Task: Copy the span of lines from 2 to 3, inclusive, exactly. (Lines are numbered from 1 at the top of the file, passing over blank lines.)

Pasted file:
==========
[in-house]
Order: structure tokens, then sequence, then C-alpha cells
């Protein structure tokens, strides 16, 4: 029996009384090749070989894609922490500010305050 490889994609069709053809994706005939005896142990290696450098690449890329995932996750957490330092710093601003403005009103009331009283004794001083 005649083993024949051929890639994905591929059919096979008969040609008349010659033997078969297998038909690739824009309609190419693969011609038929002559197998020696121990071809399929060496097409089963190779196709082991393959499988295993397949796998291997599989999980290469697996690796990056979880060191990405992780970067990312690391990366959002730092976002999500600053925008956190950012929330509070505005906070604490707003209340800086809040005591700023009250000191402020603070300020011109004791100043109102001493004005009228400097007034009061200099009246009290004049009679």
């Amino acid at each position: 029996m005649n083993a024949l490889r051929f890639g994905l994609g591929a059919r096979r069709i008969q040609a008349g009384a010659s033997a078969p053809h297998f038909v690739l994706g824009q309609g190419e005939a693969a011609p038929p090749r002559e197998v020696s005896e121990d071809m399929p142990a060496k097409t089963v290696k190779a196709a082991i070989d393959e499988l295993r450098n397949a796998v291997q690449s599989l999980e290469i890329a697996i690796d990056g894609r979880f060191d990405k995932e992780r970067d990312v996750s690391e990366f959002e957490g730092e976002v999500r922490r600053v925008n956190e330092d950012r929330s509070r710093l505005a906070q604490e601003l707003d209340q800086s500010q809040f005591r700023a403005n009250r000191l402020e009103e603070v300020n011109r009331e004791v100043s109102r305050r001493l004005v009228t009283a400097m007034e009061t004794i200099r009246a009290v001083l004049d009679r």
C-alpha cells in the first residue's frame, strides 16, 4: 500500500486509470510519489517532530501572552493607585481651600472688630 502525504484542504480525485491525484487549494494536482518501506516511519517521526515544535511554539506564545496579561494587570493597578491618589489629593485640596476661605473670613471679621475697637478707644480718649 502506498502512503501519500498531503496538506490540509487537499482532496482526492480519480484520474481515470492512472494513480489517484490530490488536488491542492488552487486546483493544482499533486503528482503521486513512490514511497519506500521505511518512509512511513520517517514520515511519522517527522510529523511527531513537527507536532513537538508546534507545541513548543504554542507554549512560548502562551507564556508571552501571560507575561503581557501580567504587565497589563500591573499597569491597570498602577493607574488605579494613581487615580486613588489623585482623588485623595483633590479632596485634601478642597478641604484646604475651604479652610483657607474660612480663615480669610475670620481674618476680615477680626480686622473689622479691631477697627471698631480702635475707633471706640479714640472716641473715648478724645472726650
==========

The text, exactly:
Order: structure tokens, then sequence, then C-alpha cells
């Protein structure tokens, strides 16, 4: 029996009384090749070989894609922490500010305050 490889994609069709053809994706005939005896142990290696450098690449890329995932996750957490330092710093601003403005009103009331009283004794001083 005649083993024949051929890639994905591929059919096979008969040609008349010659033997078969297998038909690739824009309609190419693969011609038929002559197998020696121990071809399929060496097409089963190779196709082991393959499988295993397949796998291997599989999980290469697996690796990056979880060191990405992780970067990312690391990366959002730092976002999500600053925008956190950012929330509070505005906070604490707003209340800086809040005591700023009250000191402020603070300020011109004791100043109102001493004005009228400097007034009061200099009246009290004049009679």